Observes Alcohol- And Drug-Related Birth Defects Week In Interview On Alleged SSRI Birth Defect Risks

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In observance of the National Council on Alcoholism and Drug Dependence (NCADD) Alcohol and Drug-Related Birth Defects Awareness Week, reached out to Dr. Anick Bérard, director of the medications and pregnancy unit at Ste-Justine University Hospital, and a professor at the pharmacy faculty of the Université de Montréal, to weigh in on the debate regarding SSRI birth defects.

As a trusted legal news and information source, has reported on the alleged connection between certain antidepressants and birth defects since 2006. Additionally, it was as early as December, 2005 that the FDA issued a warning regarding use of at least one SSRI antidepressant--Paxil--during the first trimester of pregnancy; the FDA warning alerted healthcare professionals and patients to the risk of Paxil birth defects--including heart defects in the newborn. Subsequently, in 2009, a jury awarded the parents of a child born with heart defects attributed to his mother's use of Paxil $2.5 million after an SSRI birth defect lawsuit had been filed (Kilker v. SmithKline Beecham Corp. dba GlaxoSmithKline, 2007-001813, Court of Common Pleas, Philadelphia County, Pennsylvania (Philadelphia)).

With that as a backdrop, in observance of NCADD Alcohol- and Drug-Related Birth Defects Week, May 12-18, 2013, spoke with Dr. Anick Bérard, director of the medications and pregnancy unit at Ste-Justine University Hospital, and a professor at the pharmacy faculty of the Université de Montréal, for an update on the alleged concerns over SSRI birth defects.

“Over the past twenty years, we are getting better at identifying the risks of antidepressant use in pregnancy,” says Dr. Anick Bérard. “The cohorts are getting larger, more and more people are being prescribed antidepressants, so we are better at detecting risks.”

According to a 2011 data brief from the National Center for Health Statistics (No. 76, October 2011) SSRI antidepressants were the third most-prescribed medication from 2005 through 2008. What’s more, according to the Centers for Disease Control and Prevention (CDC) in Atlanta, in their "Data and Statistics: Use of Medications in Pregnant Women" report, about 90% of women take at least one medication during pregnancy and 70% take at least one prescription medication; use of selective serotonin-reuptake inhibitors (SSRIs) was reported most often among women three months prior to pregnancy or during pregnancy.

This is alarming to Dr. Bérard. “There is a lot of evidence to show that antidepressants are risky to use during pregnancy,” Dr. Bérard says. “The scientific data shows us there is risk of pregnancy induced hypertension for the mother, and for the newborns there is a risk of neonatal withdrawal (withdrawal from the SSRIs) symptoms, spontaneous abortion, heart and other birth defects, prematurity, and possibly autism, and so there is a lot of evidence.”†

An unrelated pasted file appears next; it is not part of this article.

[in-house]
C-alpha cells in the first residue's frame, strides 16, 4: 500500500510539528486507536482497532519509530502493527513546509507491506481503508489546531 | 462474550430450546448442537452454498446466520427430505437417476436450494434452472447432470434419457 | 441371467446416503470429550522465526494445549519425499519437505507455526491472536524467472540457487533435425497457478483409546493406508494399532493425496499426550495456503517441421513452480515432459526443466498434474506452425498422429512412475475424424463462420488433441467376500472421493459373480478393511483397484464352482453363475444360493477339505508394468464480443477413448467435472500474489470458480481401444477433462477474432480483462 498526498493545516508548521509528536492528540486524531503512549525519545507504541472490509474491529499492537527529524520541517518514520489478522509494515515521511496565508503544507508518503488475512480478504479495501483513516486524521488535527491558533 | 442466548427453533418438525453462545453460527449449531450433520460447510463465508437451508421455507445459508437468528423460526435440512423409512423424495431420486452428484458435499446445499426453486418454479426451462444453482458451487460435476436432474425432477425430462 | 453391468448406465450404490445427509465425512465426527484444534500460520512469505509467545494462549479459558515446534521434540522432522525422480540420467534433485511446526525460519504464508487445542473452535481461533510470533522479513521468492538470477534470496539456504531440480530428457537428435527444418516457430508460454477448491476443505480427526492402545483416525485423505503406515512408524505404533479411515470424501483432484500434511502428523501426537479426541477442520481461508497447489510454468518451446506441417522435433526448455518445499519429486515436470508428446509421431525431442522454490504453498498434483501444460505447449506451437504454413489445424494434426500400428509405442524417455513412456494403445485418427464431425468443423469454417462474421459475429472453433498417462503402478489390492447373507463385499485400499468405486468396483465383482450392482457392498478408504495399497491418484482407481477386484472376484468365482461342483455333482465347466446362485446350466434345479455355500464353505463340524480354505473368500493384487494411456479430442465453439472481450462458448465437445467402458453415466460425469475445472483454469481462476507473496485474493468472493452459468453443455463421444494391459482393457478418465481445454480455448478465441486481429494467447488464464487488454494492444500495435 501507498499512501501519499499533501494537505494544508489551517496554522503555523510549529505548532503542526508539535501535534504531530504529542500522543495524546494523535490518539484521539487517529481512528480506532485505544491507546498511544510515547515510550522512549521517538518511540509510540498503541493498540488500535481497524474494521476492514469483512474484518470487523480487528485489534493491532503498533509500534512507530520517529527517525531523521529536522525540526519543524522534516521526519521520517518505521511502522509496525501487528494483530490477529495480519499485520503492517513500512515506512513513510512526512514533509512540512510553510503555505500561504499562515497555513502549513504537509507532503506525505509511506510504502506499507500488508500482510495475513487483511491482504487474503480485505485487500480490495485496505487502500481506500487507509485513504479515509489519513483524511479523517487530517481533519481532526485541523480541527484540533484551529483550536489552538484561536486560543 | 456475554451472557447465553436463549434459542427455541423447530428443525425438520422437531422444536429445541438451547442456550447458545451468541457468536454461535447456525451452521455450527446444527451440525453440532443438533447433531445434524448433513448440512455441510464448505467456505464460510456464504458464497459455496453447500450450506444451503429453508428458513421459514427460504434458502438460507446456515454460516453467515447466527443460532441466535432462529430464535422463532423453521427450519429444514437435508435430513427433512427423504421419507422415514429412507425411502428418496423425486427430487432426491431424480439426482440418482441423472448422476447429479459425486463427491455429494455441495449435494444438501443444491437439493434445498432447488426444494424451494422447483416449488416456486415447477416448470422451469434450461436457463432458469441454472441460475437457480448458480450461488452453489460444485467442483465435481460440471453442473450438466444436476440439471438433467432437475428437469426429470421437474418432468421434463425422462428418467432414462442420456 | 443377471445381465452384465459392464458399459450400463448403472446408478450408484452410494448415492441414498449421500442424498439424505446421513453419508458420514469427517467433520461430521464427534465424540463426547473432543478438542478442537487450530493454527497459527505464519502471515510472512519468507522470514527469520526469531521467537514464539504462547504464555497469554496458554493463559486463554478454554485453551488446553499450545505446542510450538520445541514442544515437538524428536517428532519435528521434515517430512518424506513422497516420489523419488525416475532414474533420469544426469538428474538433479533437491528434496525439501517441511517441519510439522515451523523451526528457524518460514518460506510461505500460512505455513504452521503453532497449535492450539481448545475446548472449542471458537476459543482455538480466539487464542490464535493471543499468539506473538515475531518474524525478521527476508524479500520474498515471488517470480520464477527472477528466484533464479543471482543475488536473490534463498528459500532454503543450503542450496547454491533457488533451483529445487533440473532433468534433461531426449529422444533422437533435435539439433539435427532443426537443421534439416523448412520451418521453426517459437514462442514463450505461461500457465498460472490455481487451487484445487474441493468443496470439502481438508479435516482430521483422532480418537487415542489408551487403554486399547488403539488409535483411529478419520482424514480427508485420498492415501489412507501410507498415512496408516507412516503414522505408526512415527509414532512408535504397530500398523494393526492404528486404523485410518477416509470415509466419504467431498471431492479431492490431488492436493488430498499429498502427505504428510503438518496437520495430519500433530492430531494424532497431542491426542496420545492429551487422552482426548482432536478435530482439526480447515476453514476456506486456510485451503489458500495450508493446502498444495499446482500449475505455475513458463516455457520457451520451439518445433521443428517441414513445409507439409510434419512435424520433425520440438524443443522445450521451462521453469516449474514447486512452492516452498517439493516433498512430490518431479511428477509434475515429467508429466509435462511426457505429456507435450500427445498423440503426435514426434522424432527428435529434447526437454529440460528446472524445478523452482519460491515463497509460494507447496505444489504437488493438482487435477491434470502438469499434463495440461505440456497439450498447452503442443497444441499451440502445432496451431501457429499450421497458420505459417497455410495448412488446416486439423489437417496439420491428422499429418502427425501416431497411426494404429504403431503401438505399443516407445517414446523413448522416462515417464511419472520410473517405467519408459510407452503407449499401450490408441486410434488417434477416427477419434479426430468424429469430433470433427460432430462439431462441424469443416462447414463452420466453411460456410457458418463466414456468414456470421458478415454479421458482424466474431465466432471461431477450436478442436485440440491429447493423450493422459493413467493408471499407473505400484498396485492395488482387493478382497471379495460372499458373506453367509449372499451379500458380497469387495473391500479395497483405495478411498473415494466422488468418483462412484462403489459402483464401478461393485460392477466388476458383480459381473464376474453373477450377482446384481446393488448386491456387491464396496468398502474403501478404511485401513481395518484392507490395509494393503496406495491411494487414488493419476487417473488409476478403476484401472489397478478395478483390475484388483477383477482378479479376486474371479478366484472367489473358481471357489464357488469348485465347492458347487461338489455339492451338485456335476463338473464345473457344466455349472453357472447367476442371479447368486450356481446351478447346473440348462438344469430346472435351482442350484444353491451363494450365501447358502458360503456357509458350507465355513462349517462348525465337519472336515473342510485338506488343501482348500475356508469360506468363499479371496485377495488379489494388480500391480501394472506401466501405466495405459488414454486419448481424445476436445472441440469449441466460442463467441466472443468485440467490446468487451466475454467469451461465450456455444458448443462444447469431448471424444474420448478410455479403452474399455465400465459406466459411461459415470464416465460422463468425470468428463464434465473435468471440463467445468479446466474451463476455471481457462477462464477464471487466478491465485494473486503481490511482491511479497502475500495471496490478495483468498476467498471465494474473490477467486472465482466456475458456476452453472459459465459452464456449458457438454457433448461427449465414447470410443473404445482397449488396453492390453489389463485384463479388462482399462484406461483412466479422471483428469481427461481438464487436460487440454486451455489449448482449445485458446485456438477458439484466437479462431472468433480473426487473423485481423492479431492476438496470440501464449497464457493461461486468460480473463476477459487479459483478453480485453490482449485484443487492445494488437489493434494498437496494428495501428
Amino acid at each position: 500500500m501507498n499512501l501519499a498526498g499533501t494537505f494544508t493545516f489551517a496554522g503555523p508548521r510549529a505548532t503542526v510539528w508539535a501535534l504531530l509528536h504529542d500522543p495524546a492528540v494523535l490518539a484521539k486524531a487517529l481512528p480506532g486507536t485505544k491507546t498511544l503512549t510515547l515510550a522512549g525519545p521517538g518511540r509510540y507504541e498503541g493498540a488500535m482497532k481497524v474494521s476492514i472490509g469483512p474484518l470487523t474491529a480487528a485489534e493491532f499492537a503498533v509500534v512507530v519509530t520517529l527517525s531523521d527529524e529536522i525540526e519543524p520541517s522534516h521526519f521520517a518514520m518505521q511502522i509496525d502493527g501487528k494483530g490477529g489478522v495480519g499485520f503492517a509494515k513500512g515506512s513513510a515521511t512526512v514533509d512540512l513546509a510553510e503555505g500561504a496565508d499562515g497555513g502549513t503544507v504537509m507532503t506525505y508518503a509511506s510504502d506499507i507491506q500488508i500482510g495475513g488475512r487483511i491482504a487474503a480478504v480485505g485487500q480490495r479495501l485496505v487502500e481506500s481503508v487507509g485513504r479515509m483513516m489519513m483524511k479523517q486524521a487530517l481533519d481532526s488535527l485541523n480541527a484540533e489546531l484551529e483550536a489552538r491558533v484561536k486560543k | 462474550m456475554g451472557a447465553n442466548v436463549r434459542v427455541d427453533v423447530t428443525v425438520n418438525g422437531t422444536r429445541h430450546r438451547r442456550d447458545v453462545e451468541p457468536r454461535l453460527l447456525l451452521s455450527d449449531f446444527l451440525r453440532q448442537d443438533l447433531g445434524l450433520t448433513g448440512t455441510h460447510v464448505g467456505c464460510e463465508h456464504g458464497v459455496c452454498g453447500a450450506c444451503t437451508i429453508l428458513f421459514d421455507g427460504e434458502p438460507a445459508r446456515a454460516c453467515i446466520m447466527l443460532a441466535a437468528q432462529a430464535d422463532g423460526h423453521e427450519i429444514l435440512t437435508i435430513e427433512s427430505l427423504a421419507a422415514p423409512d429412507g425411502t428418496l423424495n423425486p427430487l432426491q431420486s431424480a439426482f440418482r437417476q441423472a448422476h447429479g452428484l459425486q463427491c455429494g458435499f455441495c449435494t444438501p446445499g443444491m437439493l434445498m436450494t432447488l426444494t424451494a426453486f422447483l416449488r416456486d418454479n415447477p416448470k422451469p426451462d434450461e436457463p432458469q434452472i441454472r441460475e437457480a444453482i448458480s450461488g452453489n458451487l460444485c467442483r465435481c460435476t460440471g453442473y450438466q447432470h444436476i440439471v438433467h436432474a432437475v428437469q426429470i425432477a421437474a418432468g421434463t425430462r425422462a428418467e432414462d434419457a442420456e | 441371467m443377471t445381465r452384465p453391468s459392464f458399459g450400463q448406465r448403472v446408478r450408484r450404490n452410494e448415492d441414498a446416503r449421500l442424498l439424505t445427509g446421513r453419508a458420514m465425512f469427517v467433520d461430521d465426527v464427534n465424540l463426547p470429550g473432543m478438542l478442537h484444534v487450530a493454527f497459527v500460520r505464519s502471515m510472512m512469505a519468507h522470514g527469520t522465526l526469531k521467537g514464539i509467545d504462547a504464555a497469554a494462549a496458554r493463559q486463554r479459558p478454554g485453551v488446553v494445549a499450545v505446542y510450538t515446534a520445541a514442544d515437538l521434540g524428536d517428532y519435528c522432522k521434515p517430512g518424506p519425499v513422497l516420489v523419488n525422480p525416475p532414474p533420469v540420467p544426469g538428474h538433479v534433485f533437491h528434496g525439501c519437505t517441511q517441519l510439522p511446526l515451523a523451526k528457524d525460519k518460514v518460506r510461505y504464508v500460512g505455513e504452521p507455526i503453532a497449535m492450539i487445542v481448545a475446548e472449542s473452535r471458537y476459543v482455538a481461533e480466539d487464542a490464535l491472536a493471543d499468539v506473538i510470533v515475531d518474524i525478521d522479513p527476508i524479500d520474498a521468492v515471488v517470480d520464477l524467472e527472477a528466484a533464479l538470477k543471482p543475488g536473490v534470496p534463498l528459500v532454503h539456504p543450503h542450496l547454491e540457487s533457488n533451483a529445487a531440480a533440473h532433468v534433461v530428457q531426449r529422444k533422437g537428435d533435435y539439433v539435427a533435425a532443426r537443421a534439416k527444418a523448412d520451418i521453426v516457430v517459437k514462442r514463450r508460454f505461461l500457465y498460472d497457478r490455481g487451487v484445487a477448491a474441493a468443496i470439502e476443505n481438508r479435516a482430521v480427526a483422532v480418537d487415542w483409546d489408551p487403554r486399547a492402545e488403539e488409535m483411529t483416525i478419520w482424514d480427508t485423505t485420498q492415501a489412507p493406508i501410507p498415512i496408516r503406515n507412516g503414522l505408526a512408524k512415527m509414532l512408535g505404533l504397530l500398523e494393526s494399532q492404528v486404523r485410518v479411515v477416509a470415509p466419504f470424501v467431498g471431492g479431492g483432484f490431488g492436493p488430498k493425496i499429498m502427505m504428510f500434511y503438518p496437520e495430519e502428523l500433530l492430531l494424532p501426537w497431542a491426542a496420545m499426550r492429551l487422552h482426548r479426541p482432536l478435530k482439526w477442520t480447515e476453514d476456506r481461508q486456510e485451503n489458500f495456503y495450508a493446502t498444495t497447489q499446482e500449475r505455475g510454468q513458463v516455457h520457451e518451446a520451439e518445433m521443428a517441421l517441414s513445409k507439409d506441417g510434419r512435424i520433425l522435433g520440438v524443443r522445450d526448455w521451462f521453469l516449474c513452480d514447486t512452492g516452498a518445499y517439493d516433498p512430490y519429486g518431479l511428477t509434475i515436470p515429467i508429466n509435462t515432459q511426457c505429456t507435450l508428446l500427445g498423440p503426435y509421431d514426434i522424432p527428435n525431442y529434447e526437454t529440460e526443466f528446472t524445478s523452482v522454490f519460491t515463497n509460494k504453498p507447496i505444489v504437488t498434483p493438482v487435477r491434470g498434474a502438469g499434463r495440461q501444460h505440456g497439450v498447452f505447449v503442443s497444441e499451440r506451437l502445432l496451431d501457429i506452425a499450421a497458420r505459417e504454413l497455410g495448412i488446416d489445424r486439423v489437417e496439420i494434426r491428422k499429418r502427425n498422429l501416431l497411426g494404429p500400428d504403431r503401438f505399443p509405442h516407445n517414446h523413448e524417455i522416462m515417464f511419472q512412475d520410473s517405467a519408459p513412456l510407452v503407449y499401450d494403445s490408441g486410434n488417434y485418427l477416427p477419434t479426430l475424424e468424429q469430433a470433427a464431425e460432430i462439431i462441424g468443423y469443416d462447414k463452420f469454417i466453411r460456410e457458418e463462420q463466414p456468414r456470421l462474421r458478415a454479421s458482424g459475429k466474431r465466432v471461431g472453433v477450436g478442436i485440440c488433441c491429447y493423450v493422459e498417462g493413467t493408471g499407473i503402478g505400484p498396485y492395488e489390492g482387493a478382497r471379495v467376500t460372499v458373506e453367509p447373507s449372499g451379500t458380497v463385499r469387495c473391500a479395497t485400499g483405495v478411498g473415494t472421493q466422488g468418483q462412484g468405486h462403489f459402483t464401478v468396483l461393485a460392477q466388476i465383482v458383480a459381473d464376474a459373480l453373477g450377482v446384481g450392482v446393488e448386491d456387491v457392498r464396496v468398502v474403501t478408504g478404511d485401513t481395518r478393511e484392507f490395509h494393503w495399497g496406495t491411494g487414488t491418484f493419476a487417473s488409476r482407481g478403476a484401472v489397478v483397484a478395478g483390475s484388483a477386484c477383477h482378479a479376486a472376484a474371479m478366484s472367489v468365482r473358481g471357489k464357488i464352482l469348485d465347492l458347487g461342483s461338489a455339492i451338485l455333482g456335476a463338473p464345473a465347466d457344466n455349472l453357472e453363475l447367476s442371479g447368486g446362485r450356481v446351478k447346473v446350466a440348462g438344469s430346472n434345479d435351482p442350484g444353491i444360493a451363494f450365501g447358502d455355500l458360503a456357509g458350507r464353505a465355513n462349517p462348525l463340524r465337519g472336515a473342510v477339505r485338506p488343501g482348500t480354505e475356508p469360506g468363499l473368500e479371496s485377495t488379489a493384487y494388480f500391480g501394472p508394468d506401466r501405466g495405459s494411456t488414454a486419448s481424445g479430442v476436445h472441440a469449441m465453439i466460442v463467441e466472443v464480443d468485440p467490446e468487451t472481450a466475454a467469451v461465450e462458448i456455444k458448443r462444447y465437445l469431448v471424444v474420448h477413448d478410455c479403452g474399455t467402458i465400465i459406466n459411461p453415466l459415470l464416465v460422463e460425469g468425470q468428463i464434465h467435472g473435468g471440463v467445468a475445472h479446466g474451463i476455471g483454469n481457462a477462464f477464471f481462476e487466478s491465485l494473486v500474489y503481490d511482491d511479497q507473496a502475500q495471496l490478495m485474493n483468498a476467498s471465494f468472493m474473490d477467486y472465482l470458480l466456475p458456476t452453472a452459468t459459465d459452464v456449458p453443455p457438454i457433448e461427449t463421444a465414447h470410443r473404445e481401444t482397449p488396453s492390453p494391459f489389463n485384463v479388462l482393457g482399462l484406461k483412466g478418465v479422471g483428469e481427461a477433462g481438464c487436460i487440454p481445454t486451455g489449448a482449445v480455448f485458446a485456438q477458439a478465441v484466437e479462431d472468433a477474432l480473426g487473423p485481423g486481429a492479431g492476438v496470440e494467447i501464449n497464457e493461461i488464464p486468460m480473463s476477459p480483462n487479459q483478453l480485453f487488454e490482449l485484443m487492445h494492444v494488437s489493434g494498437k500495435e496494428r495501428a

According to Dr. Bérard, "The increase in SSRI prescriptions for even mild-to-moderate depression in recent years has created a larger cohort, and an undeniable association between SSRI use and birth defects is emerging."

“The association (between SSRIs and pregnant women) was probably there in the early 1990s,” says Dr. Bérard, “but now we are seeing much larger cohorts of women on SSRIs and we are able to detect an association, so there is a lot of evidence to show that there are SSRI birth defects in these pregnancies.”

"Many GPs will prescribe SSRIs in the absence of specific screening to diagnose, or gauge the level of depression involved." Dr. Bérard told "There is no evidence to support the widely-held view that an SSRI antidepressant will actually succeed in relieving depression."††

In fact, according to a USA Today report,(1/31/13) a class action lawsuit (Plumlee v. Pfizer, Case No. 13-CV-00414-PSG, US District Court for the Northern District of California) was filed earlier this year alleging pharmaceutical company Pfizer marketed its Zoloft antidepressant as a highly effective treatment for depression, while aware the drug’s effectiveness was virtually indistinguishable from that of a sugar pill.

The National Council on Alcoholism and Drug Dependence (NCADD) observes Alcohol and Drug-Related Birth Defects Awareness Week each year in May. While the debate over SSRI antidepressant use and pregnancy rages on, Lawyers& continues to keep its readers up-to-date on the latest legal news and lawsuit information regarding allegations of SSRI birth defects. provides comprehensive legal news and critical information for those affected by once-in-a-lifetime situations involving medical device lawsuits, personal injury, defective products, California Overtime and labor issues or a host of others. Readers seeking legal help can request it by completing a form which is distributed to attorneys specializing in these cases. Trial attorneys utilize the site to keep abreast of hot legal issues and settlements as well as connect with potential clients. Web:

† "Use of SSRIs in Pregnancy Puts Baby at Risk", Cole Petrochko, Staff Writer, MedPage Today, Published: November 01, 2012, Reviewed by Zalman S. Agus, MD; Emeritus Professor, Perelman School of Medicine at the University of Pennsylvania and Dorothy Caputo, MA, BSN, RN, Nurse Planner;; Primary source: Human Reproduction; Source reference: Domar AD, et al "The risks of selective serotonin reuptake inhibitor use in infertile women: a review of the impact on fertility, pregnancy, neonatal health, and beyond" Hum Reprod 2012; DOI: 10.1093/humrep/des383.

"Study Links Antidepressant Use and Miscarriage", Time, Alice Park, June 01, 2010,,8599,1992988,00.html

†† "Antidepressants: Do They "Work" or Don't They?", Scientific American, John Kelly, March 02, 2010.

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